We found an interesting article in the latest edition of Wired about a new system for indie acts to deliver tracks to radio stations that rely on automation to manage their playlists. Well, it's not a new system, exactly — major labels and commercial radio have been using it for years.
As Wired scribe Eliot Van Buskirk writes, "indie musicians have been at a disadvantage when it comes to delivering music to larger stations. . . because the major labels use something called Digital Media Distribution System (DMDS) to send new tracks to stations digitally and securely (to minimize leaks)."
That's not the only reason indie musicians have had difficulty getting on the corporate airwaves. Payola, both institutional and in-your-face, has made it near-impossible for anyone but the best financed (and ethically compromised) musicians and labels to breach the commercial radio wall. Even when compelled by the FCC to air independent acts, massive radio conglomerates have tried to require artists to sign away their rights to digital royalties in exchange for airplay consideration. FMC exposed such behavior by Clear Channel in a series of blog posts last year.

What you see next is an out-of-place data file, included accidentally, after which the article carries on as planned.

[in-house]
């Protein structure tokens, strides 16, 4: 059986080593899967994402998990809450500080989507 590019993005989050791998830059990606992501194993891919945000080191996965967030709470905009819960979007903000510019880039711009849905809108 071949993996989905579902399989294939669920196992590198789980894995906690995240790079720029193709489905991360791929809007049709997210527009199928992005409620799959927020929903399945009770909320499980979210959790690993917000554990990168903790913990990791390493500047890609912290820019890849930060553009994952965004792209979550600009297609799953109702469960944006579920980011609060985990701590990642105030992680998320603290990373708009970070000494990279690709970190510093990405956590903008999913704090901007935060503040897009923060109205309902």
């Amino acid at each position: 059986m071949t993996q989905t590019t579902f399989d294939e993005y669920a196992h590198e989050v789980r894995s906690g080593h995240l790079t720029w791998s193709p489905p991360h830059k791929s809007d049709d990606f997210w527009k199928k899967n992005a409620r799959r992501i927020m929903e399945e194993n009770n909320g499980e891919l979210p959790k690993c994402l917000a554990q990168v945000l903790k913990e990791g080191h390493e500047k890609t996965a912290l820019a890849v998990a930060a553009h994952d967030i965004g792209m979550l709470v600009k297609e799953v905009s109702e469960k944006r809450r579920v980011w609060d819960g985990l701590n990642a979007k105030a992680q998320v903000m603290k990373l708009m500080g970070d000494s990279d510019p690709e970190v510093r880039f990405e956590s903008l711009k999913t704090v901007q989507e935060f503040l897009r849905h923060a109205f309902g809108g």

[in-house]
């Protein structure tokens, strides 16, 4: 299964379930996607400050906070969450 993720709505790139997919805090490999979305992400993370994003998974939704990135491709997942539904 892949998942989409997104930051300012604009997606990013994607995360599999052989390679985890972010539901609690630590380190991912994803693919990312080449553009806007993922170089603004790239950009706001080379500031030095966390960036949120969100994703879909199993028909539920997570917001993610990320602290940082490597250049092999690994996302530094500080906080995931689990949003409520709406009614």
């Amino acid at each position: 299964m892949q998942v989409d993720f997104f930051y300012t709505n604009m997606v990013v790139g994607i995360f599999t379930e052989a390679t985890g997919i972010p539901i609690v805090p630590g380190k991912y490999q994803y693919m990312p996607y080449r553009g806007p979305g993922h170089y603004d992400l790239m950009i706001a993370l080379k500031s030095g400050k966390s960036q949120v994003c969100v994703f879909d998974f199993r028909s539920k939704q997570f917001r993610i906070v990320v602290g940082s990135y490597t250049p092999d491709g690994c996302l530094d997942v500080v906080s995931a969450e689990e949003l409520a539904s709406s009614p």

According to Wired, a company called Yangaroo (which also services major labels) is now offering an indie-centric version of its DMDS technology. The general understanding is that most folks at commercial radio are loathe to open padded brown envelopes, so digital delivery could result in more spins for the indies.
That's the theory anyway.
FMC is working on a Payola Education Guide that will help musicians understand the historical context of this disingenuous practice, and offer advice about what can be done about it. We're also busy tracking playlists in order to determine which stations are playing indie music and how often. So stay, um, tuned.